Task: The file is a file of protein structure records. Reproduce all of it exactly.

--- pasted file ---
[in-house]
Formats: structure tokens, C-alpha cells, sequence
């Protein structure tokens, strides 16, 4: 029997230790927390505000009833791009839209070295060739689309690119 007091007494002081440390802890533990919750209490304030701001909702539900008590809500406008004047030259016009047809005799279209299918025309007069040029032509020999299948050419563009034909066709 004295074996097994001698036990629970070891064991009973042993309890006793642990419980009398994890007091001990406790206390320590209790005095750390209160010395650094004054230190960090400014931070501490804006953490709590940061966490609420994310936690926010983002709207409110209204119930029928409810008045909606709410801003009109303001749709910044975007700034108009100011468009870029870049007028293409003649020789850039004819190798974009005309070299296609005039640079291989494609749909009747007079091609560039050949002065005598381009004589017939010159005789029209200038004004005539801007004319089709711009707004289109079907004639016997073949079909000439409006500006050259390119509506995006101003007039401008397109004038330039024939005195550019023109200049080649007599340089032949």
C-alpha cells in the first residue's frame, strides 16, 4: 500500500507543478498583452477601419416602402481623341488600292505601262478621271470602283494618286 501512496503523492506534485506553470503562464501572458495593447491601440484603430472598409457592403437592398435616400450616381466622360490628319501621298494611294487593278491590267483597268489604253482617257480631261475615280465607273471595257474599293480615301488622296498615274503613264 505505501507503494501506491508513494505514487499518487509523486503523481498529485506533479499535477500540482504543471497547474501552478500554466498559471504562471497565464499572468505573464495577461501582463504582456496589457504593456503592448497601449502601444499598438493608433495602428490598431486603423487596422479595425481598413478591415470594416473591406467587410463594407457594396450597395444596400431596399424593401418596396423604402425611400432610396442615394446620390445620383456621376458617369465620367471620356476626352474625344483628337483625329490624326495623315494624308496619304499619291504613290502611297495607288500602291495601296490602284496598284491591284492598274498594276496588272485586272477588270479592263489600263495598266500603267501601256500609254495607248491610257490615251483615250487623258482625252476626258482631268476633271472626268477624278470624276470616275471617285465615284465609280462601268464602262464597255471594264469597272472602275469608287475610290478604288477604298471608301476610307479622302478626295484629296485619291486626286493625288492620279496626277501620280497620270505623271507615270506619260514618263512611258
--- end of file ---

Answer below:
[in-house]
Formats: structure tokens, C-alpha cells, sequence
């Protein structure tokens, strides 16, 4: 029997230790927390505000009833791009839209070295060739689309690119 007091007494002081440390802890533990919750209490304030701001909702539900008590809500406008004047030259016009047809005799279209299918025309007069040029032509020999299948050419563009034909066709 004295074996097994001698036990629970070891064991009973042993309890006793642990419980009398994890007091001990406790206390320590209790005095750390209160010395650094004054230190960090400014931070501490804006953490709590940061966490609420994310936690926010983002709207409110209204119930029928409810008045909606709410801003009109303001749709910044975007700034108009100011468009870029870049007028293409003649020789850039004819190798974009005309070299296609005039640079291989494609749909009747007079091609560039050949002065005598381009004589017939010159005789029209200038004004005539801007004319089709711009707004289109079907004639016997073949079909000439409006500006050259390119509506995006101003007039401008397109004038330039024939005195550019023109200049080649007599340089032949």
C-alpha cells in the first residue's frame, strides 16, 4: 500500500507543478498583452477601419416602402481623341488600292505601262478621271470602283494618286 501512496503523492506534485506553470503562464501572458495593447491601440484603430472598409457592403437592398435616400450616381466622360490628319501621298494611294487593278491590267483597268489604253482617257480631261475615280465607273471595257474599293480615301488622296498615274503613264 505505501507503494501506491508513494505514487499518487509523486503523481498529485506533479499535477500540482504543471497547474501552478500554466498559471504562471497565464499572468505573464495577461501582463504582456496589457504593456503592448497601449502601444499598438493608433495602428490598431486603423487596422479595425481598413478591415470594416473591406467587410463594407457594396450597395444596400431596399424593401418596396423604402425611400432610396442615394446620390445620383456621376458617369465620367471620356476626352474625344483628337483625329490624326495623315494624308496619304499619291504613290502611297495607288500602291495601296490602284496598284491591284492598274498594276496588272485586272477588270479592263489600263495598266500603267501601256500609254495607248491610257490615251483615250487623258482625252476626258482631268476633271472626268477624278470624276470616275471617285465615284465609280462601268464602262464597255471594264469597272472602275469608287475610290478604288477604298471608301476610307479622302478626295484629296485619291486626286493625288492620279496626277501620280497620270505623271507615270506619260514618263512611258